- Share this article on Facebook
- Share this article on Twitter
- Share this article on Flipboard
- Share this article on Email
- Show additional share options
- Share this article on Linkedin
- Share this article on Pinit
- Share this article on Reddit
- Share this article on Tumblr
- Share this article on Whatsapp
- Share this article on Print
- Share this article on Comment
Though it’s not yet even August, awards pundits may have just seen their second film in a week that eventually will be a best picture Oscar nominee. Hot on the heels of Christopher Nolan’s Dunkirk — which opened Friday, and for which there was an overflow and very appreciative crowd at the Academy on Saturday night — comes another intense, albeit very different, historical drama, Kathryn Bigelow’s Detroit, the story of a largely forgotten act of police brutality against a group of young black men, and two young white women, in Michigan’s biggest city during the infamous riot of 1967.
Detroit showcases first-rate filmmaking, particularly the sizable portion of it that’s set in the Algiers Motel, into which a lot of people and action are packed without ever becoming disorienting. Credit for this certainly goes to Bigelow, as well as her large ensemble of young actors — the standouts are John Boyega (Star Wars: The Force Awakens), as the embodiment of good, and Will Poulter (The Revenant), as the embodiment of evil — and her collaborators, in particular, production designer Jeremy Hindle, cinematographer Barry Ackroyd, film editor William Goldenberg and composer James Newton Howard.
But most with whom I’ve spoken about Detroit agree that it’s not quite as polished as Bigelow’s last two films, which, like this one, were written and co-produced by Mark Boal: The Hurt Locker (2009), which won best picture and for which Bigelow became the first woman ever to win best director; and Zero Dark Thirty (2012), which was nominated for best picture, but for which she controversially was denied a best director nom. The prevailing sentiment seems to be that her new film starts off awkwardly (with an animated sequence), goes on too long (143 minutes) and lets the steam out of its pressure cooker in a predictable and unnecessary third act.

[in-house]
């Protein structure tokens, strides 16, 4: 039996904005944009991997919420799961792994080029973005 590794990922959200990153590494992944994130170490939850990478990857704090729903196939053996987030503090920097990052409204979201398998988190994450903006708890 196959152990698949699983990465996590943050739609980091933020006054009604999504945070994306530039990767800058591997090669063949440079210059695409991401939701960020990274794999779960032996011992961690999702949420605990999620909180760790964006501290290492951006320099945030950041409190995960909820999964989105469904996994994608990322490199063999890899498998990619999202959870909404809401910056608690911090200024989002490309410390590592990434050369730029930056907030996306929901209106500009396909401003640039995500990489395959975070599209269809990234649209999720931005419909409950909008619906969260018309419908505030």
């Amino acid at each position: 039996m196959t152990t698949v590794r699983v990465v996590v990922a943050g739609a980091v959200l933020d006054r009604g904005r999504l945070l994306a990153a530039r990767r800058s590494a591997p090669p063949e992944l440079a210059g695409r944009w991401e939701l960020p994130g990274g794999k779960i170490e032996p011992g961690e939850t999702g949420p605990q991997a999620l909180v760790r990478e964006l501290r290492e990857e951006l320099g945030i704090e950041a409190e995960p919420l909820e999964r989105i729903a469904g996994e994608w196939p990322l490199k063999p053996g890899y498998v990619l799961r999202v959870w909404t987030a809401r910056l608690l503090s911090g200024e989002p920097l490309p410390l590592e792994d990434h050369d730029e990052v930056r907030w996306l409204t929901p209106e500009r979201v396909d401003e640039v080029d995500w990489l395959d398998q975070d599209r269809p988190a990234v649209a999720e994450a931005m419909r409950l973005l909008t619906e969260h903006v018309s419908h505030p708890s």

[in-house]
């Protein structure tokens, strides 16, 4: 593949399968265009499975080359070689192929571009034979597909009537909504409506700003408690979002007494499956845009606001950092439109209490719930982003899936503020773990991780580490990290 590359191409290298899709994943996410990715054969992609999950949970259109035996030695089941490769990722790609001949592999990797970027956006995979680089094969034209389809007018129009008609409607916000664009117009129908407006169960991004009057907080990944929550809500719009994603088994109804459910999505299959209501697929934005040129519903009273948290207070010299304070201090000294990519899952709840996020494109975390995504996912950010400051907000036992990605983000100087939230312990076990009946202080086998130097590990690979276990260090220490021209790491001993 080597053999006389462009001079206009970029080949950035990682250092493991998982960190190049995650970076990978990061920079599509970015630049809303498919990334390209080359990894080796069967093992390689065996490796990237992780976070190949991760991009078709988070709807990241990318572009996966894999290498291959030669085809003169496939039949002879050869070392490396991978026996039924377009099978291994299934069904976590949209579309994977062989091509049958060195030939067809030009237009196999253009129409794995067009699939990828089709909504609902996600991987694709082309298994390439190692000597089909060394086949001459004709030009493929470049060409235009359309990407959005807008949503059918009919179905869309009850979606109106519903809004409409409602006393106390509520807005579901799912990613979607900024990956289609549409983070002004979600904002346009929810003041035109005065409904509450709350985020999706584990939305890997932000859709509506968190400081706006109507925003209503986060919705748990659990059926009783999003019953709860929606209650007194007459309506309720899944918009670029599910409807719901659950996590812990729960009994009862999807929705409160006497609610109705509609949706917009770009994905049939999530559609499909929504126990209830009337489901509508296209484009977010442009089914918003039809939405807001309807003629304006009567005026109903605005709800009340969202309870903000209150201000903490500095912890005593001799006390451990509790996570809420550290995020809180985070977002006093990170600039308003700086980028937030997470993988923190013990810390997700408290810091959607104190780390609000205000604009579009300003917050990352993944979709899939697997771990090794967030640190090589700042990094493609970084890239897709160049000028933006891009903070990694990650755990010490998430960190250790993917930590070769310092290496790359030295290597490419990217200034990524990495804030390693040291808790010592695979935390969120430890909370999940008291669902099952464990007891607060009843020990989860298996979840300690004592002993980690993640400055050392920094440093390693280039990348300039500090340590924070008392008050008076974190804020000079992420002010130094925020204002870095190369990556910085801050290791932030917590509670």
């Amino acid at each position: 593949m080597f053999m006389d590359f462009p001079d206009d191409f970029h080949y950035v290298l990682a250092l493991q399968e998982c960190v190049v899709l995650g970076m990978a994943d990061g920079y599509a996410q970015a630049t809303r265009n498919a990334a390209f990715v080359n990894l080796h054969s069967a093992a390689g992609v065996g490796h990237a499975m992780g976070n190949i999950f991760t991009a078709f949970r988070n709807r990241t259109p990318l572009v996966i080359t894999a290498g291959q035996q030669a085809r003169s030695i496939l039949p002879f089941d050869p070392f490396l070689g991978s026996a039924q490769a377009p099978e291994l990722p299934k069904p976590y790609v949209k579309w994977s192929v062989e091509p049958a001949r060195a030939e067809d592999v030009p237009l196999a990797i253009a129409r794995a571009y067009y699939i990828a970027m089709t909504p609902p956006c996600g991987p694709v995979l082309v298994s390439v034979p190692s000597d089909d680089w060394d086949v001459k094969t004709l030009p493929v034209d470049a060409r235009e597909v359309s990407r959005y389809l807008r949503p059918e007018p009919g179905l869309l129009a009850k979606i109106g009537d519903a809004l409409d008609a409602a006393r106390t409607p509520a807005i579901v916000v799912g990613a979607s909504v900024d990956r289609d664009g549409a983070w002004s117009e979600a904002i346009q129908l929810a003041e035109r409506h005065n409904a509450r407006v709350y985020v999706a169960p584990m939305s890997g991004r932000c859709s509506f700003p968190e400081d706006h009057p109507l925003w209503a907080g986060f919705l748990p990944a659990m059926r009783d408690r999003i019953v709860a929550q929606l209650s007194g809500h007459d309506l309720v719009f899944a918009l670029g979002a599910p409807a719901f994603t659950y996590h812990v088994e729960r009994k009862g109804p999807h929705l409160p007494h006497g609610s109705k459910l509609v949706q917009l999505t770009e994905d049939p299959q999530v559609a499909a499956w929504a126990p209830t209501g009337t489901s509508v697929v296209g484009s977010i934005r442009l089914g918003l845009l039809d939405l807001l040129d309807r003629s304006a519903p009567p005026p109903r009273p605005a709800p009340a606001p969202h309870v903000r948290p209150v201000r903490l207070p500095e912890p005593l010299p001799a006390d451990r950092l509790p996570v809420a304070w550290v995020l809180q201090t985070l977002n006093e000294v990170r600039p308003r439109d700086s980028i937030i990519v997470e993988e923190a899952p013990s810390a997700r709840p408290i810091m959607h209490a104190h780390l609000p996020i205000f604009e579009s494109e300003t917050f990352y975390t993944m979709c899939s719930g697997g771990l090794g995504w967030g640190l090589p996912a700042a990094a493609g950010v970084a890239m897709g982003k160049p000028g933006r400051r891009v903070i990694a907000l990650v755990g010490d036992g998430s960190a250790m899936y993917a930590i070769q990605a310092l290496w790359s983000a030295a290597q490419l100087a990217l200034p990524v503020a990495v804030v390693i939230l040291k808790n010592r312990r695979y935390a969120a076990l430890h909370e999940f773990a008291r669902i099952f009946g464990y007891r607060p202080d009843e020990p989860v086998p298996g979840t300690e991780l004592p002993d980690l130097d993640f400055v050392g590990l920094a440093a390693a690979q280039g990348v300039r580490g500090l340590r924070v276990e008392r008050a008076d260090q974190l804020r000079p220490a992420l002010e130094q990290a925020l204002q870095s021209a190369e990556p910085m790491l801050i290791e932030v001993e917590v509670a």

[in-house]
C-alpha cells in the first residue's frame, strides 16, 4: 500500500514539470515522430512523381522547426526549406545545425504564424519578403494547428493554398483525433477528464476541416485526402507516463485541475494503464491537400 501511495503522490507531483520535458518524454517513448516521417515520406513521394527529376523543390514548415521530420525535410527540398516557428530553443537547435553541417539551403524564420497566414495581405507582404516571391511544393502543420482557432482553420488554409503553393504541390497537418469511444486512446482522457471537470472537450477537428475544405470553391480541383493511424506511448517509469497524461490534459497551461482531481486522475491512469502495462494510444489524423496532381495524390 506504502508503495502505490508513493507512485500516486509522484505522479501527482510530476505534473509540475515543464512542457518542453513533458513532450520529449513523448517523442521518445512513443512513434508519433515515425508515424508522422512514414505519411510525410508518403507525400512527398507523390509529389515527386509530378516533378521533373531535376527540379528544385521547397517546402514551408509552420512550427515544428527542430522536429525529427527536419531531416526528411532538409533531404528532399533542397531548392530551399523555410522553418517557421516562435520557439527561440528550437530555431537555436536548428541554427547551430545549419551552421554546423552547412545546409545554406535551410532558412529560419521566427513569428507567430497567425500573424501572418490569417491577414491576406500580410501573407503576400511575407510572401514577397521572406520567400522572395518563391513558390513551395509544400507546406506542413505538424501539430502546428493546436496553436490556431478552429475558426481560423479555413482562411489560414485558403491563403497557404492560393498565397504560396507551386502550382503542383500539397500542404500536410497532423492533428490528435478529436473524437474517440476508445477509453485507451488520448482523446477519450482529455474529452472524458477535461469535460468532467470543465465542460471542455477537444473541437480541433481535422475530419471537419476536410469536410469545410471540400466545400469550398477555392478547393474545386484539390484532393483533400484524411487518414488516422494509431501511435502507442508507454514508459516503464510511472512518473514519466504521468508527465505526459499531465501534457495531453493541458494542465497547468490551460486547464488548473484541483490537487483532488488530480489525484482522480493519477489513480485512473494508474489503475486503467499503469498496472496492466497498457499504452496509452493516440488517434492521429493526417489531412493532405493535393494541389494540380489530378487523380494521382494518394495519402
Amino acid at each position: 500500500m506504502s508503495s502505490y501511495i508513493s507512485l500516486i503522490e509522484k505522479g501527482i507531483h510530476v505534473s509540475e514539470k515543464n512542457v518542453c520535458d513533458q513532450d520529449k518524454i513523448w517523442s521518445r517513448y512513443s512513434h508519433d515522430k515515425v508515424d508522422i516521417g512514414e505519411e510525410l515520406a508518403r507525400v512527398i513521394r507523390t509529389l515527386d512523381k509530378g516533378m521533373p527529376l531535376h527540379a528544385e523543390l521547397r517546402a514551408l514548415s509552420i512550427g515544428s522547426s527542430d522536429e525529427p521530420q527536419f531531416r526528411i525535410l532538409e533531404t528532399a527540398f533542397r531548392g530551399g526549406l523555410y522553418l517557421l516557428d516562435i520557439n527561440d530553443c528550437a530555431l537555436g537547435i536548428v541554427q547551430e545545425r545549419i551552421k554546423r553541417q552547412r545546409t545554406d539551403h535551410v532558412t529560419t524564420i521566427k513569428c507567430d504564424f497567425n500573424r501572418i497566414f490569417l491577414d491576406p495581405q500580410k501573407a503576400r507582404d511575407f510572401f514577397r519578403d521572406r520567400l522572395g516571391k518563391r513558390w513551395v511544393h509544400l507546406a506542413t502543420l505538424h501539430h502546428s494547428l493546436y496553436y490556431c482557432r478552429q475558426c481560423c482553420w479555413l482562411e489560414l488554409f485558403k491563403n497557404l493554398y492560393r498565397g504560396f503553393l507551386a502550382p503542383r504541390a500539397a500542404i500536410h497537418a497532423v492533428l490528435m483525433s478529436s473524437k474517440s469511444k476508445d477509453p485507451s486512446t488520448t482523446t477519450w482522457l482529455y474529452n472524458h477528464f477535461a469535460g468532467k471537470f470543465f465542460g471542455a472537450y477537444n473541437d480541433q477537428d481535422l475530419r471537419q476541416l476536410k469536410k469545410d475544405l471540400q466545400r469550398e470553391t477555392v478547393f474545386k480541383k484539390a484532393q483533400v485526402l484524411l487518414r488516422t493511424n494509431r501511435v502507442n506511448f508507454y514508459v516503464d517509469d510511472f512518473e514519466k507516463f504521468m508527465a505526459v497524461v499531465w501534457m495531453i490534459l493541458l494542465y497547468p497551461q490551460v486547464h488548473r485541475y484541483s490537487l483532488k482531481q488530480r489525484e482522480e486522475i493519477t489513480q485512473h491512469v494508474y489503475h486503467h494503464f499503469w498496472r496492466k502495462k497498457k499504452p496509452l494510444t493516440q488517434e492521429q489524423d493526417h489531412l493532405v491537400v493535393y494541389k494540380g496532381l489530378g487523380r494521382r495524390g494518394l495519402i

Ultimately, though, Detroit’s Oscar prospects may have as much to do with the Academy’s interest, or lack thereof, in using its spotlight to call attention to the issue of police brutality as it has to do with the attributes of the film itself. (Crash, the surprise best picture winner in 2006, dealt with similar subject matter, though it was set in Los Angeles and centered on fictional events.) With a membership of unprecedented diversity at a time when racial tensions are running high and incidents of police brutality are reported regularly, there may be an added appeal in honoring Detroit.
Alternatively, voters looking to highlight today’s racial tensions could line up behind another massively acclaimed early release, Jordan Peele’s Get Out, which employs a different, perhaps more widely palatable approach — satire — and, unlike Detroit, was made by a filmmaker of color. Rightly or wrongly, it must be noted that there has been some backlash in the past when white filmmakers have made films about pivotal moments in black history, most famously Rob Reiner’s Ghosts of Mississippi (1996) and Steven Spielberg‘s Amistad (1997).
Some other things to consider: Detroit is the first film to be distributed by Annapurna Pictures, and it remains to be seen how well that upstart operation, run by Megan Ellison, who also is a producer of Detroit, can independently navigate the awards season. And, even though the membership of the Academy has changed greatly over the past two years (one-fifth of the entire organization joined during that timespan), there is no guarantee that the Academy’s long-standing genre-biases have changed as well — and, in terms of genre, Detroit shares much more in common with Straw Dogs than, say, Moonlight.
Sign up for THR news straight to your inbox every day